And so on for all 118 points.

37
6. Towers
Typical towers can be made with REVOLVE – FPRISM – TUBE and SWEEP

REVOLVE

FPRISM

## For towers with a ground plan that is not round.

FRISM makes it possible to define a PRISM where the top cross section is smaller than the
bottom cross section.

## DEFINE MATERIAL "Concrete" 1,

0.8, 0.8, 0.8,
! surface RGB [0.0..1.0]
1.0, 1.0, 0.0, 0.0,
! ambient, diffuse, specular,transparent
! coefficients [0.0..1.0]
0,
! shining [0..100]
0
! transparency attenuation [0..4]

## nrPoints=7 ! Number of points defining the polyline of the cross section

height = 5 ! The total height of the tower
inclination_height=4 ! The surfaces at the top are inclined over a height of inclination_height
inclination=78 ! The inclination angle of the top is 78°

## FPRISM_ "Concrete", "Concrete", "Concrete", "Concrete",

nrPoints, height , inclination, inclination_height,
cos(0), sin(0), 15, ! Here follow the 7 points of the polyline of the cross section
cos(60), sin(60), 15, ! The cross section is a hexagon.
cos(120), sin(120), 15, ! The extra parameter 15 determines visibility of edges and surfaces
cos(180), sin(180), 15,
cos(240), sin(240), 15,
cos(300), sin(300), 15,
cos(360), sin(360), 15

TUBE

38
We can also rotate any polyline contour around the z-axis for a number of degrees, ex. 90°. The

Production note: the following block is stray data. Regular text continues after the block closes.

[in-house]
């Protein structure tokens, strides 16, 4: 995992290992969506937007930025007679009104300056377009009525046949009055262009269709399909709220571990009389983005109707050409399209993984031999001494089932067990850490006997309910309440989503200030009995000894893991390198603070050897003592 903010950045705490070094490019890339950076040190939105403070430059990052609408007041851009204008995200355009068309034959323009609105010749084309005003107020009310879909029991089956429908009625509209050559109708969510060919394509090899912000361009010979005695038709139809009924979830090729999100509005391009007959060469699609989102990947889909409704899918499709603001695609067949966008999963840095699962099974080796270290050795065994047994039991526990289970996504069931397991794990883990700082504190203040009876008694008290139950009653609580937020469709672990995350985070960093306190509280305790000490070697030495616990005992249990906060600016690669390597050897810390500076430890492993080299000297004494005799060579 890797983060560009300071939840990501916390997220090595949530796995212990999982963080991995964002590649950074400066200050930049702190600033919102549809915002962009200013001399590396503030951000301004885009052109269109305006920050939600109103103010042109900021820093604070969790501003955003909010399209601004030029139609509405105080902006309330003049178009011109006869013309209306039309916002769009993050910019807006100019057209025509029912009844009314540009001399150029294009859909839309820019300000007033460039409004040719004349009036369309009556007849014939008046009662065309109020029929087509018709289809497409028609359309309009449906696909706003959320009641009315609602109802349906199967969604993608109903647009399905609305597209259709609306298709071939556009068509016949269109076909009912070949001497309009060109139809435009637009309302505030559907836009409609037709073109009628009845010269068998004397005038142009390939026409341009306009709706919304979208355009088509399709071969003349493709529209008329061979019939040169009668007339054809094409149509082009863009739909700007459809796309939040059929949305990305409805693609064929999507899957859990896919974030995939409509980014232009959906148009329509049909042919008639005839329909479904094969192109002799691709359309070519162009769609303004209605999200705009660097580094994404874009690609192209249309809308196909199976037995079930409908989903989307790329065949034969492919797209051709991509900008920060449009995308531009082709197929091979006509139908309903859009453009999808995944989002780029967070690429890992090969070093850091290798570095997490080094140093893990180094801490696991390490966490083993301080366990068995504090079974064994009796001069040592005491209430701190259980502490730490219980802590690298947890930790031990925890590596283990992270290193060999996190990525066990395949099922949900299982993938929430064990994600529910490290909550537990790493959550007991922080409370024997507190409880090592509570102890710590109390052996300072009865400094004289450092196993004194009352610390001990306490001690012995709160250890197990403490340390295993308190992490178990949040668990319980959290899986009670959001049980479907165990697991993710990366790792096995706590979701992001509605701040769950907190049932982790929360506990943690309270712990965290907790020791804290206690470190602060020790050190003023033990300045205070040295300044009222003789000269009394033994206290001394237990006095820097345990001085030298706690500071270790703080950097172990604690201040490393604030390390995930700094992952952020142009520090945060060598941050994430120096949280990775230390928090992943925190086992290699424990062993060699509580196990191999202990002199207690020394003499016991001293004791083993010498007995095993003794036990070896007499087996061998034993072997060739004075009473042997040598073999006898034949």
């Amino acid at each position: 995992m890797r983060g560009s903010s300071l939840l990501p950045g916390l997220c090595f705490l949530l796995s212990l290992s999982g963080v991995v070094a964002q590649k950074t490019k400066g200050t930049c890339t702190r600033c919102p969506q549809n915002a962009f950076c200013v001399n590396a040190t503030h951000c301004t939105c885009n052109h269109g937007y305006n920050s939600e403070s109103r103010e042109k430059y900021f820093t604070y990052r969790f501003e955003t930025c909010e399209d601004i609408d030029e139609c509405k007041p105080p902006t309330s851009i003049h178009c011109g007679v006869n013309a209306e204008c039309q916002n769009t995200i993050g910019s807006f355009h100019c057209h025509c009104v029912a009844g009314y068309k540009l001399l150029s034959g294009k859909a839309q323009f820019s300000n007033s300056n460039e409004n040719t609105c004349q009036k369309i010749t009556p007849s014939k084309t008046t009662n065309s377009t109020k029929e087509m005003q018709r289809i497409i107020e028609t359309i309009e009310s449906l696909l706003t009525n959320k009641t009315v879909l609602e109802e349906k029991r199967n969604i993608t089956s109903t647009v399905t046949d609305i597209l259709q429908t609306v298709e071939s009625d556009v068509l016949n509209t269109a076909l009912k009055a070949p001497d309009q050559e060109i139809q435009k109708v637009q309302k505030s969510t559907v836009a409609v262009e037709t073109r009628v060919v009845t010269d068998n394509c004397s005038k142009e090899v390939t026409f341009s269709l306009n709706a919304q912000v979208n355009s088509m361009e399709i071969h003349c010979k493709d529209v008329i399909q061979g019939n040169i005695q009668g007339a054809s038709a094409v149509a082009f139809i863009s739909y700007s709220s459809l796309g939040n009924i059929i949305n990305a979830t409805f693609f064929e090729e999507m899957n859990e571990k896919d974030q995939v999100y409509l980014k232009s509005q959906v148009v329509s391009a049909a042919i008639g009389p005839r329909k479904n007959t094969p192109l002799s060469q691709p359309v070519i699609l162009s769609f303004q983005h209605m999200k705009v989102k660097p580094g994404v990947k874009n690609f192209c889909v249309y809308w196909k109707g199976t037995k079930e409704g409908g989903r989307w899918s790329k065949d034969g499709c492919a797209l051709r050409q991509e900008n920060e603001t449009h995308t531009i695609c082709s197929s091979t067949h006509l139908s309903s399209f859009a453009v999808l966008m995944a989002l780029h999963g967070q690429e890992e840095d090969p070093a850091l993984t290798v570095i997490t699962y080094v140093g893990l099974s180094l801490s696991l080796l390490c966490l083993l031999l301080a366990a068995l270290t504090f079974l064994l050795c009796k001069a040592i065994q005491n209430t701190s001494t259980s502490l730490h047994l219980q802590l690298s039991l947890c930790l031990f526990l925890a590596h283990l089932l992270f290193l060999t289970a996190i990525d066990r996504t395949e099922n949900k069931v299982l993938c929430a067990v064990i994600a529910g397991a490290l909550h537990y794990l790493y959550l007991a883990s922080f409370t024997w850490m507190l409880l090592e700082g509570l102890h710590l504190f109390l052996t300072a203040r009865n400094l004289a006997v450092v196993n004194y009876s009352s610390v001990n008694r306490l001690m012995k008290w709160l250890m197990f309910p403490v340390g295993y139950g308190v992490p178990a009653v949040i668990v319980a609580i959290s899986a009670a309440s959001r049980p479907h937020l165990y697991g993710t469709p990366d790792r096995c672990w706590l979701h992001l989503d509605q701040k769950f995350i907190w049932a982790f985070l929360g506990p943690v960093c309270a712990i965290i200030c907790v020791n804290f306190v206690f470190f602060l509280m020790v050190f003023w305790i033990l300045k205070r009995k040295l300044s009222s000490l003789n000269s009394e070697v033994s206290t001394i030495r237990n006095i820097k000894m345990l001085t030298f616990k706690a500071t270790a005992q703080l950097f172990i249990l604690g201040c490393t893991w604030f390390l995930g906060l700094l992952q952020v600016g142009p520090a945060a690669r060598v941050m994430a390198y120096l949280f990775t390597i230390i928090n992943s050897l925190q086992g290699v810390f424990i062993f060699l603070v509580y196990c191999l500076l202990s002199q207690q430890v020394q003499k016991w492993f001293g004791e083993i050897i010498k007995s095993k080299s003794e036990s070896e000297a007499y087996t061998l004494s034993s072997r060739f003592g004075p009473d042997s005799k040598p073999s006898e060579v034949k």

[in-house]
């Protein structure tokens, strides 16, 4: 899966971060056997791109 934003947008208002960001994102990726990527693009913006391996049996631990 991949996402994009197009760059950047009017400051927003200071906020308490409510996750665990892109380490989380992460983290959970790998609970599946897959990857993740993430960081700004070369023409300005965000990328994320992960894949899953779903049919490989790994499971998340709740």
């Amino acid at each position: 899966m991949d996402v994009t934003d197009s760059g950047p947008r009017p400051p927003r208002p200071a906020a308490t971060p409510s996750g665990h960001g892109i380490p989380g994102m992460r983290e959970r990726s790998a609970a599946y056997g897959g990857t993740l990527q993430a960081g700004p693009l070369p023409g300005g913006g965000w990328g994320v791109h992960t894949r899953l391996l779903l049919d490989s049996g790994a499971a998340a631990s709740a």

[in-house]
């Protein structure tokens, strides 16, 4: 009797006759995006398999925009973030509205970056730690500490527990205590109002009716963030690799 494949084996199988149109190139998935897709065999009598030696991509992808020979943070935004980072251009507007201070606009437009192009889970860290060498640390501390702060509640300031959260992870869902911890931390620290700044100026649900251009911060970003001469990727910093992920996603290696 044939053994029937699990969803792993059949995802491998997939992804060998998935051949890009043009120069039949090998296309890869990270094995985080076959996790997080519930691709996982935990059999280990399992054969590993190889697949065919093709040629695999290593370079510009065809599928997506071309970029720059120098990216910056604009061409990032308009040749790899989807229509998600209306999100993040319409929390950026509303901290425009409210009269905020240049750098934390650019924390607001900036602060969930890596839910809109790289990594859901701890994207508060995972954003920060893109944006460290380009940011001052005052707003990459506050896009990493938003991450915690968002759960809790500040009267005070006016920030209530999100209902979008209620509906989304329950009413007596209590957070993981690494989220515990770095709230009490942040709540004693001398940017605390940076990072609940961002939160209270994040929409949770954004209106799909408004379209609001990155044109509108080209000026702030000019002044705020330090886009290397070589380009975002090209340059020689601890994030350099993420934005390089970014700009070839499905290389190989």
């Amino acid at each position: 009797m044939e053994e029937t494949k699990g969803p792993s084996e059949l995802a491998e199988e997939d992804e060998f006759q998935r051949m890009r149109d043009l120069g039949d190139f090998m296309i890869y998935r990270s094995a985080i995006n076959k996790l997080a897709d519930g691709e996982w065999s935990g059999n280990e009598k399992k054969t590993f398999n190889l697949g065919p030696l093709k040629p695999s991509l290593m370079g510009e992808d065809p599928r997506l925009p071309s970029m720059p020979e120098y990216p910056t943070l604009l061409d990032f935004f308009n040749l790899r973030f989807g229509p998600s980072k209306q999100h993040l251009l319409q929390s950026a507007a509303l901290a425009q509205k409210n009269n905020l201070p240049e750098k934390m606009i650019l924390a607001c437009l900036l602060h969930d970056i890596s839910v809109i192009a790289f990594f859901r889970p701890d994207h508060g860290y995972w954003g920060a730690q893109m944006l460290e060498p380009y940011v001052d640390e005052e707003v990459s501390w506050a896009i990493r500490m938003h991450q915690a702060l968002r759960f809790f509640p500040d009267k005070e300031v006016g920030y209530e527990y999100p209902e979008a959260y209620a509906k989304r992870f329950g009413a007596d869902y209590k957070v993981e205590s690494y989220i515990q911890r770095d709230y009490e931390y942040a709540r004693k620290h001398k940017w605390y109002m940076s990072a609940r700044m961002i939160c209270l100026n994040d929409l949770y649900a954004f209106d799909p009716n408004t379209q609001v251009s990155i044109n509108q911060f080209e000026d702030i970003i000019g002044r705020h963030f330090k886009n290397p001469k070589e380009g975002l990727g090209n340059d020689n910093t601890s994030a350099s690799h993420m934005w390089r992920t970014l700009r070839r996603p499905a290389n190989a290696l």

form that we obtain in such way can then be repeated 4 times to complete the 360°.

## ! This is one 45° part

TUBE 5,
5,
1+2+16+32,
! The definition of the 2D polyline of the cross section
0,0,1,
3,0,1,
1,1,1,
0,7,1,
0,0,1,
! The definition of the 3D polyline of the path section
-1, 0, 0, 0,
0, 0, 0, 0,
0.01, 0.01, 0, 0,
0.01, -0.01, 0, 0,
0.01, -1, 0, 0

If we repeat this 4 times and before each time write rotz +90, then we become the full tower.

The polyline of the contour can naturally much more complicated and contain also arcs.

39
SWEEP

We can SWEEP a polycontour up along the z-axis while multiplying it with a scale factor < 1 at
each step. The result will be a tower.

SWEEP 13, ! the polyline of the cross section is a roman columlike and exists of 13 points
6, ! we will sweep the cross section along a sweep path consisting of 6 points
0, ! between each of these 6 points, the cross section will be rotated over 0 degree
0.6, ! scale factor – the cross section scales with 0.9 for each of the sweep path